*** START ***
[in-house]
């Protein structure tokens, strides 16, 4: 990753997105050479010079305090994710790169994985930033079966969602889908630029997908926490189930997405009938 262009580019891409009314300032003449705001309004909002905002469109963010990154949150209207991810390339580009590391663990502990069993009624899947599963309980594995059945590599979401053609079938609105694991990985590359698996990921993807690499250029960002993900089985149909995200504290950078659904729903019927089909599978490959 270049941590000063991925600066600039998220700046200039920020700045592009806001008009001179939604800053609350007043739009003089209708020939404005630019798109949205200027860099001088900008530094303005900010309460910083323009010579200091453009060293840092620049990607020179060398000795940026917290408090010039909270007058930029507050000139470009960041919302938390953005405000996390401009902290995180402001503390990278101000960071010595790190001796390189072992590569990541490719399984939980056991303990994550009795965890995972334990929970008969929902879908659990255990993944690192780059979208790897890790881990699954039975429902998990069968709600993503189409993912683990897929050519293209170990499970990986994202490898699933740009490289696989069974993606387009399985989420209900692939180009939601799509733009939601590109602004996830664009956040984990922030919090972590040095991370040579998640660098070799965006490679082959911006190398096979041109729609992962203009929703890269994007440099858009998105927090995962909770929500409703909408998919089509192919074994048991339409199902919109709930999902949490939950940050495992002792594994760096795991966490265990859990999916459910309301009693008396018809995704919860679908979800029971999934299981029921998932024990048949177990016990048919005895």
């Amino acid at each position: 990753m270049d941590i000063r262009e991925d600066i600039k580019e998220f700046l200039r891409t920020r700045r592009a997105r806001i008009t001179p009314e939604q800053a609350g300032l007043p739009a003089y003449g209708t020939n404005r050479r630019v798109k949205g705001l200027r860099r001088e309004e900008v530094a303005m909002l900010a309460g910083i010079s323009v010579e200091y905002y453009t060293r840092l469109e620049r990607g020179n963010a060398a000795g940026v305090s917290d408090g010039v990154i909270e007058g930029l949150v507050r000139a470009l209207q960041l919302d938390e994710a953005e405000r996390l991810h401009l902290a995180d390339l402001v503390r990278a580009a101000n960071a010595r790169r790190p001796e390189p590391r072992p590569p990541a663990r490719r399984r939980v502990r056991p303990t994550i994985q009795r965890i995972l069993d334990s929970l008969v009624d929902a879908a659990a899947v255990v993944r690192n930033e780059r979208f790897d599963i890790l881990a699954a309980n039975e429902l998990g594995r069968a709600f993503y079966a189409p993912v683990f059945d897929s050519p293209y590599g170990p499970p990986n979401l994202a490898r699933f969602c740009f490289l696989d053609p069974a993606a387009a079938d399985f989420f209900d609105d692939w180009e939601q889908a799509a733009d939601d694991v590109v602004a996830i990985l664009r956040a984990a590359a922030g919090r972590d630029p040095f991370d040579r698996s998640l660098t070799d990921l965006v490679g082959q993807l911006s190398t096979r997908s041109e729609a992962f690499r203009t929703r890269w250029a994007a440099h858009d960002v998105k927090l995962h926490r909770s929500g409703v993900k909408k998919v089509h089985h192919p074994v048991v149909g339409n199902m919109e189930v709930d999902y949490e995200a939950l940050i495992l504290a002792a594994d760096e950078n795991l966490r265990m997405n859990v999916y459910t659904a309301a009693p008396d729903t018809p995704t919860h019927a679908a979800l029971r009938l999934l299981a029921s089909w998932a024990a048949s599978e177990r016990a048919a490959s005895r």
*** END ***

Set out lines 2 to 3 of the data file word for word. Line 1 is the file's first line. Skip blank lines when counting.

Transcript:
């Protein structure tokens, strides 16, 4: 990753997105050479010079305090994710790169994985930033079966969602889908630029997908926490189930997405009938 262009580019891409009314300032003449705001309004909002905002469109963010990154949150209207991810390339580009590391663990502990069993009624899947599963309980594995059945590599979401053609079938609105694991990985590359698996990921993807690499250029960002993900089985149909995200504290950078659904729903019927089909599978490959 270049941590000063991925600066600039998220700046200039920020700045592009806001008009001179939604800053609350007043739009003089209708020939404005630019798109949205200027860099001088900008530094303005900010309460910083323009010579200091453009060293840092620049990607020179060398000795940026917290408090010039909270007058930029507050000139470009960041919302938390953005405000996390401009902290995180402001503390990278101000960071010595790190001796390189072992590569990541490719399984939980056991303990994550009795965890995972334990929970008969929902879908659990255990993944690192780059979208790897890790881990699954039975429902998990069968709600993503189409993912683990897929050519293209170990499970990986994202490898699933740009490289696989069974993606387009399985989420209900692939180009939601799509733009939601590109602004996830664009956040984990922030919090972590040095991370040579998640660098070799965006490679082959911006190398096979041109729609992962203009929703890269994007440099858009998105927090995962909770929500409703909408998919089509192919074994048991339409199902919109709930999902949490939950940050495992002792594994760096795991966490265990859990999916459910309301009693008396018809995704919860679908979800029971999934299981029921998932024990048949177990016990048919005895």
């Amino acid at each position: 990753m270049d941590i000063r262009e991925d600066i600039k580019e998220f700046l200039r891409t920020r700045r592009a997105r806001i008009t001179p009314e939604q800053a609350g300032l007043p739009a003089y003449g209708t020939n404005r050479r630019v798109k949205g705001l200027r860099r001088e309004e900008v530094a303005m909002l900010a309460g910083i010079s323009v010579e200091y905002y453009t060293r840092l469109e620049r990607g020179n963010a060398a000795g940026v305090s917290d408090g010039v990154i909270e007058g930029l949150v507050r000139a470009l209207q960041l919302d938390e994710a953005e405000r996390l991810h401009l902290a995180d390339l402001v503390r990278a580009a101000n960071a010595r790169r790190p001796e390189p590391r072992p590569p990541a663990r490719r399984r939980v502990r056991p303990t994550i994985q009795r965890i995972l069993d334990s929970l008969v009624d929902a879908a659990a899947v255990v993944r690192n930033e780059r979208f790897d599963i890790l881990a699954a309980n039975e429902l998990g594995r069968a709600f993503y079966a189409p993912v683990f059945d897929s050519p293209y590599g170990p499970p990986n979401l994202a490898r699933f969602c740009f490289l696989d053609p069974a993606a387009a079938d399985f989420f209900d609105d692939w180009e939601q889908a799509a733009d939601d694991v590109v602004a996830i990985l664009r956040a984990a590359a922030g919090r972590d630029p040095f991370d040579r698996s998640l660098t070799d990921l965006v490679g082959q993807l911006s190398t096979r997908s041109e729609a992962f690499r203009t929703r890269w250029a994007a440099h858009d960002v998105k927090l995962h926490r909770s929500g409703v993900k909408k998919v089509h089985h192919p074994v048991v149909g339409n199902m919109e189930v709930d999902y949490e995200a939950l940050i495992l504290a002792a594994d760096e950078n795991l966490r265990m997405n859990v999916y459910t659904a309301a009693p008396d729903t018809p995704t919860h019927a679908a979800l029971r009938l999934l299981a029921s089909w998932a024990a048949s599978e177990r016990a048919a490959s005895r």